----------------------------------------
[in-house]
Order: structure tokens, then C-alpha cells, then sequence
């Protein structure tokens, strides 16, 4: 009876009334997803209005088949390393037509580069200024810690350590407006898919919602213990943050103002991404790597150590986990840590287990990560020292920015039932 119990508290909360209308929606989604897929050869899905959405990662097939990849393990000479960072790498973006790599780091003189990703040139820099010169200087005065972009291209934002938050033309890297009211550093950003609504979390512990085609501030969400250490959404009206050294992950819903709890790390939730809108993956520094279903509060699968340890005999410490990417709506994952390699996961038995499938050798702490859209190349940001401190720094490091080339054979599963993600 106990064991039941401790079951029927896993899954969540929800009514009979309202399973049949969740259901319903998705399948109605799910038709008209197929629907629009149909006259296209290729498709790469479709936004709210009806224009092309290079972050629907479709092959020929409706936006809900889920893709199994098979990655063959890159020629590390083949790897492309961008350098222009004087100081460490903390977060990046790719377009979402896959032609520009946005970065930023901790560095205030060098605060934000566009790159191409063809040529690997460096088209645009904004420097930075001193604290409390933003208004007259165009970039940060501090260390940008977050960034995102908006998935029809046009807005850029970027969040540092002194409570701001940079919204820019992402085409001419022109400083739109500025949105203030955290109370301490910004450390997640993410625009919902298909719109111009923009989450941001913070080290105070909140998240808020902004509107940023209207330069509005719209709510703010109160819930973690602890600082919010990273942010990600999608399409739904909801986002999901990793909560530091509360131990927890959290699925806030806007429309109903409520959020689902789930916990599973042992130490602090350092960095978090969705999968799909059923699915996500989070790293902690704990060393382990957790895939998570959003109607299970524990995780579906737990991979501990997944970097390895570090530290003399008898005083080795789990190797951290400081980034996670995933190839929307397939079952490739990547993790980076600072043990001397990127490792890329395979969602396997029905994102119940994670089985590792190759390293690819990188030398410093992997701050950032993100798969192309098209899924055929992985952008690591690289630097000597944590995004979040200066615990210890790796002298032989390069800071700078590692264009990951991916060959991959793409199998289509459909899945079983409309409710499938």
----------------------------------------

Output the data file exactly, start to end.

[in-house]
Order: structure tokens, then C-alpha cells, then sequence
């Protein structure tokens, strides 16, 4: 009876009334997803209005088949390393037509580069200024810690350590407006898919919602213990943050103002991404790597150590986990840590287990990560020292920015039932 119990508290909360209308929606989604897929050869899905959405990662097939990849393990000479960072790498973006790599780091003189990703040139820099010169200087005065972009291209934002938050033309890297009211550093950003609504979390512990085609501030969400250490959404009206050294992950819903709890790390939730809108993956520094279903509060699968340890005999410490990417709506994952390699996961038995499938050798702490859209190349940001401190720094490091080339054979599963993600 106990064991039941401790079951029927896993899954969540929800009514009979309202399973049949969740259901319903998705399948109605799910038709008209197929629907629009149909006259296209290729498709790469479709936004709210009806224009092309290079972050629907479709092959020929409706936006809900889920893709199994098979990655063959890159020629590390083949790897492309961008350098222009004087100081460490903390977060990046790719377009979402896959032609520009946005970065930023901790560095205030060098605060934000566009790159191409063809040529690997460096088209645009904004420097930075001193604290409390933003208004007259165009970039940060501090260390940008977050960034995102908006998935029809046009807005850029970027969040540092002194409570701001940079919204820019992402085409001419022109400083739109500025949105203030955290109370301490910004450390997640993410625009919902298909719109111009923009989450941001913070080290105070909140998240808020902004509107940023209207330069509005719209709510703010109160819930973690602890600082919010990273942010990600999608399409739904909801986002999901990793909560530091509360131990927890959290699925806030806007429309109903409520959020689902789930916990599973042992130490602090350092960095978090969705999968799909059923699915996500989070790293902690704990060393382990957790895939998570959003109607299970524990995780579906737990991979501990997944970097390895570090530290003399008898005083080795789990190797951290400081980034996670995933190839929307397939079952490739990547993790980076600072043990001397990127490792890329395979969602396997029905994102119940994670089985590792190759390293690819990188030398410093992997701050950032993100798969192309098209899924055929992985952008690591690289630097000597944590995004979040200066615990210890790796002298032989390069800071700078590692264009990951991916060959991959793409199998289509459909899945079983409309409710499938």